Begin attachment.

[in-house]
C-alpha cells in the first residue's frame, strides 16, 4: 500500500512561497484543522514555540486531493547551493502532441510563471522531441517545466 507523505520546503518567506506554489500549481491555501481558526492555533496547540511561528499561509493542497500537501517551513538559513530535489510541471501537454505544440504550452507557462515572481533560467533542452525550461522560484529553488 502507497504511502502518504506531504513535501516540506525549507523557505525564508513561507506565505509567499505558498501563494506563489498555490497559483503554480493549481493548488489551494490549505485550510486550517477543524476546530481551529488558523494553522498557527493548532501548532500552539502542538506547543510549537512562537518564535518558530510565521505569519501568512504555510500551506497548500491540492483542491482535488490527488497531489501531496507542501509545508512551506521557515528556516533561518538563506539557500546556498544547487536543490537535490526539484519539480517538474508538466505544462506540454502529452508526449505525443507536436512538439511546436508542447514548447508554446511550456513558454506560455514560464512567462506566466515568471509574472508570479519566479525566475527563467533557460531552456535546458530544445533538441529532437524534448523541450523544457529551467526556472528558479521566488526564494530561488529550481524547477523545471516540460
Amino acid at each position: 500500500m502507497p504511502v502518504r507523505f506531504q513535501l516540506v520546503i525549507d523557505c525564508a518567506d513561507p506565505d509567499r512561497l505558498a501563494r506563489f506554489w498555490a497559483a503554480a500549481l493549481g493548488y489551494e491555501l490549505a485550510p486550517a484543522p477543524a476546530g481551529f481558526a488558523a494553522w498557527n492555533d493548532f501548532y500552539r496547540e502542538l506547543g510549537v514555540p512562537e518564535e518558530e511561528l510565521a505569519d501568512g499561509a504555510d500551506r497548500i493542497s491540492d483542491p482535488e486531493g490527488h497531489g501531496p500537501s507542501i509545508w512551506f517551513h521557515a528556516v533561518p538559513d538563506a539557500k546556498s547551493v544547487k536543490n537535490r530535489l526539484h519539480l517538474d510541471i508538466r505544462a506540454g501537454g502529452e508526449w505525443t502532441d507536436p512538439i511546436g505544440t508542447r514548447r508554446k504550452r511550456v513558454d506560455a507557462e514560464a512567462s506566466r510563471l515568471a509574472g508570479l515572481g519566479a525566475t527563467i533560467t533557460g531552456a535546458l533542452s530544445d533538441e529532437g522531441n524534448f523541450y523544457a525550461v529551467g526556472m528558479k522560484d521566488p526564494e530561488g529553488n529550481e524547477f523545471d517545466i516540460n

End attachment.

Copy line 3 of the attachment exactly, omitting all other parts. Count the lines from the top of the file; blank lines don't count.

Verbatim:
Amino acid at each position: 500500500m502507497p504511502v502518504r507523505f506531504q513535501l516540506v520546503i525549507d523557505c525564508a518567506d513561507p506565505d509567499r512561497l505558498a501563494r506563489f506554489w498555490a497559483a503554480a500549481l493549481g493548488y489551494e491555501l490549505a485550510p486550517a484543522p477543524a476546530g481551529f481558526a488558523a494553522w498557527n492555533d493548532f501548532y500552539r496547540e502542538l506547543g510549537v514555540p512562537e518564535e518558530e511561528l510565521a505569519d501568512g499561509a504555510d500551506r497548500i493542497s491540492d483542491p482535488e486531493g490527488h497531489g501531496p500537501s507542501i509545508w512551506f517551513h521557515a528556516v533561518p538559513d538563506a539557500k546556498s547551493v544547487k536543490n537535490r530535489l526539484h519539480l517538474d510541471i508538466r505544462a506540454g501537454g502529452e508526449w505525443t502532441d507536436p512538439i511546436g505544440t508542447r514548447r508554446k504550452r511550456v513558454d506560455a507557462e514560464a512567462s506566466r510563471l515568471a509574472g508570479l515572481g519566479a525566475t527563467i533560467t533557460g531552456a535546458l533542452s530544445d533538441e529532437g522531441n524534448f523541450y523544457a525550461v529551467g526556472m528558479k522560484d521566488p526564494e530561488g529553488n529550481e524547477f523545471d517545466i516540460n